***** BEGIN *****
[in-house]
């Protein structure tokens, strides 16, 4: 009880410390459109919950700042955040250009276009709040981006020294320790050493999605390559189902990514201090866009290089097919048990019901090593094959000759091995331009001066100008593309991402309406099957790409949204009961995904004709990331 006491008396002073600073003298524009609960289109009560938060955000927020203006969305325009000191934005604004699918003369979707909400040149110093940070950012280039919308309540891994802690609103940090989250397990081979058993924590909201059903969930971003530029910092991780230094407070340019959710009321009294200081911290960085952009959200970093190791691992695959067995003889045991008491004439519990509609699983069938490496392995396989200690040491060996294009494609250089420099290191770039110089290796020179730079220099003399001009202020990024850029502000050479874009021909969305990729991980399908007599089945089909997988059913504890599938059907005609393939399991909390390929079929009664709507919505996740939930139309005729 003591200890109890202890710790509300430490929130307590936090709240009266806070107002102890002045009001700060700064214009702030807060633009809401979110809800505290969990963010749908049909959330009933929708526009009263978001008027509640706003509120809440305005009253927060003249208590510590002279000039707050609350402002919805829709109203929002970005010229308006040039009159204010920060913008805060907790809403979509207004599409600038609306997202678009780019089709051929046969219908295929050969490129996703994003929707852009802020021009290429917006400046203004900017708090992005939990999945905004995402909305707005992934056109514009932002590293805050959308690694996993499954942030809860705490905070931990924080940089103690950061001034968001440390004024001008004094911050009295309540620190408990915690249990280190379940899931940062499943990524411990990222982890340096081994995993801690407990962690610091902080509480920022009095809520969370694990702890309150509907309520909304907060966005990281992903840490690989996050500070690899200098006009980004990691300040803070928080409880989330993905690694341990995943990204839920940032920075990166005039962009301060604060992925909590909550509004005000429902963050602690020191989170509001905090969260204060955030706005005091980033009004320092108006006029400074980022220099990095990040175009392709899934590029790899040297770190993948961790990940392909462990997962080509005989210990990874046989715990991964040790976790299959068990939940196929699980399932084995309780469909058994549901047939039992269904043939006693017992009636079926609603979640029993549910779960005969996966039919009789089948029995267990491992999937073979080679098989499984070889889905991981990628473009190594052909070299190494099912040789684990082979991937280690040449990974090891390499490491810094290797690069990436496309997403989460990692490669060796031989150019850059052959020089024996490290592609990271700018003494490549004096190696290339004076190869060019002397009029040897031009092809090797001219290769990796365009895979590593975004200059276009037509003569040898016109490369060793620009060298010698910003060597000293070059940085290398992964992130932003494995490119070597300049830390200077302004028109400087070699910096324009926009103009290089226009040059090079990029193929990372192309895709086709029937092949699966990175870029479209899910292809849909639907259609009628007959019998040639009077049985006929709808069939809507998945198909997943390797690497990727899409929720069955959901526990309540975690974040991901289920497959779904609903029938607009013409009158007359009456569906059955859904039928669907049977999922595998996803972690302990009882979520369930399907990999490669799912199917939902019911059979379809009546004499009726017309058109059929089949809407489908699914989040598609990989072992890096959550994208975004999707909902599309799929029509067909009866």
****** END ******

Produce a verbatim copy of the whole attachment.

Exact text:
[in-house]
């Protein structure tokens, strides 16, 4: 009880410390459109919950700042955040250009276009709040981006020294320790050493999605390559189902990514201090866009290089097919048990019901090593094959000759091995331009001066100008593309991402309406099957790409949204009961995904004709990331 006491008396002073600073003298524009609960289109009560938060955000927020203006969305325009000191934005604004699918003369979707909400040149110093940070950012280039919308309540891994802690609103940090989250397990081979058993924590909201059903969930971003530029910092991780230094407070340019959710009321009294200081911290960085952009959200970093190791691992695959067995003889045991008491004439519990509609699983069938490496392995396989200690040491060996294009494609250089420099290191770039110089290796020179730079220099003399001009202020990024850029502000050479874009021909969305990729991980399908007599089945089909997988059913504890599938059907005609393939399991909390390929079929009664709507919505996740939930139309005729 003591200890109890202890710790509300430490929130307590936090709240009266806070107002102890002045009001700060700064214009702030807060633009809401979110809800505290969990963010749908049909959330009933929708526009009263978001008027509640706003509120809440305005009253927060003249208590510590002279000039707050609350402002919805829709109203929002970005010229308006040039009159204010920060913008805060907790809403979509207004599409600038609306997202678009780019089709051929046969219908295929050969490129996703994003929707852009802020021009290429917006400046203004900017708090992005939990999945905004995402909305707005992934056109514009932002590293805050959308690694996993499954942030809860705490905070931990924080940089103690950061001034968001440390004024001008004094911050009295309540620190408990915690249990280190379940899931940062499943990524411990990222982890340096081994995993801690407990962690610091902080509480920022009095809520969370694990702890309150509907309520909304907060966005990281992903840490690989996050500070690899200098006009980004990691300040803070928080409880989330993905690694341990995943990204839920940032920075990166005039962009301060604060992925909590909550509004005000429902963050602690020191989170509001905090969260204060955030706005005091980033009004320092108006006029400074980022220099990095990040175009392709899934590029790899040297770190993948961790990940392909462990997962080509005989210990990874046989715990991964040790976790299959068990939940196929699980399932084995309780469909058994549901047939039992269904043939006693017992009636079926609603979640029993549910779960005969996966039919009789089948029995267990491992999937073979080679098989499984070889889905991981990628473009190594052909070299190494099912040789684990082979991937280690040449990974090891390499490491810094290797690069990436496309997403989460990692490669060796031989150019850059052959020089024996490290592609990271700018003494490549004096190696290339004076190869060019002397009029040897031009092809090797001219290769990796365009895979590593975004200059276009037509003569040898016109490369060793620009060298010698910003060597000293070059940085290398992964992130932003494995490119070597300049830390200077302004028109400087070699910096324009926009103009290089226009040059090079990029193929990372192309895709086709029937092949699966990175870029479209899910292809849909639907259609009628007959019998040639009077049985006929709808069939809507998945198909997943390797690497990727899409929720069955959901526990309540975690974040991901289920497959779904609903029938607009013409009158007359009456569906059955859904039928669907049977999922595998996803972690302990009882979520369930399907990999490669799912199917939902019911059979379809009546004499009726017309058109059929089949809407489908699914989040598609990989072992890096959550994208975004999707909902599309799929029509067909009866």